Started by selkie, Jul 22, 2006, 11:06 PM
Hmm.. I thought libertarianism is about small government, not no government at all? That would be anarchism, no?
The Kingdom of God Is Within YouFrom Wikipedia, the free encyclopedia(Redirected from The Kingdom of God is Within You)Jump to: navigation, search The 1st English edition of The Kingdom of God Is Within You, 1894. The Kingdom of God is Within You is a non-fiction work written by Leo Tolstoy and was first published in Germany in 1894, after being banned in his home country of Russia. The title of the book is taken from Luke 17:21. In the book Tolstoy speaks of the principle of nonresistance when confronted by violence, as taught by Jesus:"But I tell you, do not resist an evil person. If someone strikes you on the right cheek, turn to him the other also" (Matthew 5:39). Tolstoy presented excerpts from magazines and newspapers relating various personal experiences, and gave keen insight into the history of nonresistance as being professed by a prominent minority of believers from the very foundation of Christianity.Tolstoy recounted challenges by various people of all classes that his views on nonresistance were wrong, but argued that no matter how the challengers tried to attack the doctrine, its essence could not be overcome, as illustrated by the biblical illustration of perhaps the first occurrence of nonresistance:"And Jesus said unto him, Friend, wherefore art thou come? Then came they, and laid hands on Jesus, and took him. And, behold, one of them which were with Jesus stretched out [his] hand, and drew his sword, and struck a servant of the high priest's, and smote off his ear. Then said Jesus unto him, Put up again thy sword into his place: for all they that take the sword shall perish with the sword" (Matthew 26:50-52). Mahatma Gandhi wrote in his autobiography The Story of My Experiments with Truth (available at wikisource) that this book "overwhelmed me" and "left an abiding impression".Many consider The Kingdom of God is Within You to be a key text for Tolstoyan, Christian anarchist, and nonviolent resistance movements worldwide.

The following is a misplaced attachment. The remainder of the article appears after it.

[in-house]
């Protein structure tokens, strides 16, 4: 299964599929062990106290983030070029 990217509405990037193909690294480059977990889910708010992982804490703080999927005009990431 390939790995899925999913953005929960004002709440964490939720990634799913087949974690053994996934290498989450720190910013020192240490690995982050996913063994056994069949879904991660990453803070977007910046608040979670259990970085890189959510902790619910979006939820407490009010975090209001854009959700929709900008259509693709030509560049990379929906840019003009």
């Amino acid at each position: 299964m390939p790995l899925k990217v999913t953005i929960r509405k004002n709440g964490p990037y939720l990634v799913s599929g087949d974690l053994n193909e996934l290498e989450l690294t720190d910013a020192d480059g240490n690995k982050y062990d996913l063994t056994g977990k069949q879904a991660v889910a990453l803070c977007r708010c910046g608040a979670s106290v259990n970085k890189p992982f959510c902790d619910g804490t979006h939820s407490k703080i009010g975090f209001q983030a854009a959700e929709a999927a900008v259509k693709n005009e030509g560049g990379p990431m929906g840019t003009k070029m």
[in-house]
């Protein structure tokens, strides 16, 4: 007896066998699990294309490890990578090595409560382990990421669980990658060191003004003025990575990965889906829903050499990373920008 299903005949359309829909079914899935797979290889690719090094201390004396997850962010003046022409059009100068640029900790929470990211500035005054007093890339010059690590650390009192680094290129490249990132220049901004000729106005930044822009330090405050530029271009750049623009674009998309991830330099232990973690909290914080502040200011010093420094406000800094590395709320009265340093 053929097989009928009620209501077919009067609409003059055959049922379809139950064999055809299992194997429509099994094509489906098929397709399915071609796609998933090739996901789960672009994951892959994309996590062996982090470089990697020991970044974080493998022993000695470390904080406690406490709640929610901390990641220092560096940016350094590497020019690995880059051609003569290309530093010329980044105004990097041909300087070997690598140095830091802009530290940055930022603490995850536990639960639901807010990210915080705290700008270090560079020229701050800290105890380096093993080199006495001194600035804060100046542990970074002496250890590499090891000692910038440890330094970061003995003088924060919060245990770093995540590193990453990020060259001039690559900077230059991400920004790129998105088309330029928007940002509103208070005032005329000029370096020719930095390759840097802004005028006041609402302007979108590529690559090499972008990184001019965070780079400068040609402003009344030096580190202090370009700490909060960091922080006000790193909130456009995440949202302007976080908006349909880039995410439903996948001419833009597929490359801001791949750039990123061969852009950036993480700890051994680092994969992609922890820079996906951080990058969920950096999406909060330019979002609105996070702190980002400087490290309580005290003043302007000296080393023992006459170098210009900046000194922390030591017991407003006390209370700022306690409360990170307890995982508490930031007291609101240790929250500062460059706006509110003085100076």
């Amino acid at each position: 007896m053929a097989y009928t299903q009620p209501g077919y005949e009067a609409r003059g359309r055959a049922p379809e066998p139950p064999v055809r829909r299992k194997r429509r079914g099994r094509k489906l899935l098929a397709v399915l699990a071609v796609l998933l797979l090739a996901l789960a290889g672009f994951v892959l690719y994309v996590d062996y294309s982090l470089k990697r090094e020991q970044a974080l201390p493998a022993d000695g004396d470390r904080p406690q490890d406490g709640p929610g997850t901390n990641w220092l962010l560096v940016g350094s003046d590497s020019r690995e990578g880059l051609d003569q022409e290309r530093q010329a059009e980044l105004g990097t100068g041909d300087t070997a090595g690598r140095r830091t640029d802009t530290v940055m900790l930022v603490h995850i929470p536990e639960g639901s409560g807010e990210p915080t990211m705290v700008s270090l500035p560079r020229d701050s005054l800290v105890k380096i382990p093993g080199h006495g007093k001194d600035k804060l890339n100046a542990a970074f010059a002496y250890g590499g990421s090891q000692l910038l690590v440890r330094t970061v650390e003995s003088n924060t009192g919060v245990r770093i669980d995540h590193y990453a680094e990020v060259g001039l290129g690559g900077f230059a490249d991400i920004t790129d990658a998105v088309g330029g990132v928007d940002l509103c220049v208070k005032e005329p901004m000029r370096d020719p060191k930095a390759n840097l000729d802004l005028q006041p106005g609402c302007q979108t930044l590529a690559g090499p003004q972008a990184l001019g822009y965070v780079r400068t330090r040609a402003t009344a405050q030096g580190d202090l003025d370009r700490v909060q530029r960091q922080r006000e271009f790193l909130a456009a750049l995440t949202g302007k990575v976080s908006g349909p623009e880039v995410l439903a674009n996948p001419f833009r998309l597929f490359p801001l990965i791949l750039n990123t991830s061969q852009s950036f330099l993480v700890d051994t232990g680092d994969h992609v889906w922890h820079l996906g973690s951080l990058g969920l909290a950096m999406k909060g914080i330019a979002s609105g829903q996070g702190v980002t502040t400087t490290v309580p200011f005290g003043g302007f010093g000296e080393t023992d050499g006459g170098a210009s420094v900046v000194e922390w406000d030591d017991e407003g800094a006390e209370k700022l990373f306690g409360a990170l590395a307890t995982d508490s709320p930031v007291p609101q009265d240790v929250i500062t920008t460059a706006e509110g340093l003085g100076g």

Do you know what this summer has meant for me? Constant raptures over Schopenhauer and a whole series of spiritual delights which I've never experienced before. ... no student has ever studied so much on his course, and learned so much, as I have this summer.-- Tolstoy's Letter to A.A. Fet, August 30, 1869In Chapter VI of A Confession, Tolstoy quoted the final paragraph of Schopenhauer's work. In this paragraph, the German philosopher explained how the nothingness that results from complete denial of self is only a relative nothingness and not to be feared. Tolstoy was struck by the description of Christian, Buddhist, and Hindu ascetic renunciation as being the path to holiness. After reading passages such as the following, which abound in Schopenhauer's ethical chapters, Tolstoy, the Russian nobleman, chose poverty and denial of the will.But this very necessity of involuntary suffering (by poor people) for eternal salvation is also expressed by that utterance of the Savior (Matthew 19:24): "It is easier for a camel to go through the eye of a needle, than for a rich man to enter into the kingdom of God." Therefore those who were greatly in earnest about their eternal salvation, chose voluntary poverty when fate had denied this to them and they had been born in wealth. Thus Buddha Sakyamuni was born a prince, but voluntarily took to the mendicant's staff; and Francis of Assisi, the founder of the mendicant orders who, as a youngster at a ball, where the daughters of all the notabilities were sitting together, was asked: "Now Francis, will you not soon make your choice from these beauties?" and who replied: "I have made a far more beautiful choice!" "Whom?" "La poverta (poverty)": whereupon he abandoned every thing shortly afterwards and wandered through the land as a mendicant.-- Schopenhauer, Parerga and Paralipomena, Vol. II, §170Tolstoy's Christian beliefs were based on the Sermon on the Mount, and particularly on the phrase about turn the other cheek, which he saw as a justification for pacifism, nonviolence and nonresistance. Tolstoy believed being a Christian made him a pacifist and, due to the military force used by his government, being a pacifist made him an anarchist. He felt very isolated in these beliefs, suffering on occasion with depression so severe that whenever he saw a rope he thought of hanging himself, and he hid his guns and stopped hunting to stop himself from committing suicide. He talks about his struggle with suicide Chapters 4-7 of his book A Confession.Tolstoy believed that a true Christian could find lasting happiness by striving for inner self-perfection through following the Great Commandment of loving one's neighbor and God rather than looking outward to the Church or state for guidance and meaning. His belief in nonresistance (nonviolence) when faced by conflict is another distinct attribute of his philosophy based on Christ's teachings. By directly influencing Mahatma Gandhi with this idea through his work The Kingdom of God is Within You (full text of English translation available on Wikisource), Tolstoy has had a huge influence on the nonviolent resistance movement to this day. He believed that the aristocracy were a burden on the poor, and that the only solution to how we live together is through anarchism. He also opposed private property and the institution of marriage and valued the ideals of chastity and sexual abstinence (discussed in Father Sergius and his preface to The Kreutzer Sonata), ideals also held by the young Gandhi. Tolstoy's later work is often criticised as being overly didactic and patchily written, but derives a passion and verve from the depth of his austere moral views. The sequence of the temptation of Sergius in Father Sergius, for example, is among his later triumphs. Gorky relates how Tolstoy once read this passage before himself and Chekhov and that Tolstoy was moved to tears by the end of the reading. Other later passages of rare power include the crises of self faced by the protagonists of The Death of Ivan Ilyich and Master and Man, where the main character (in Ilyich) or the reader (in Master and Man) is made aware of the foolishness of the protagonists' lives.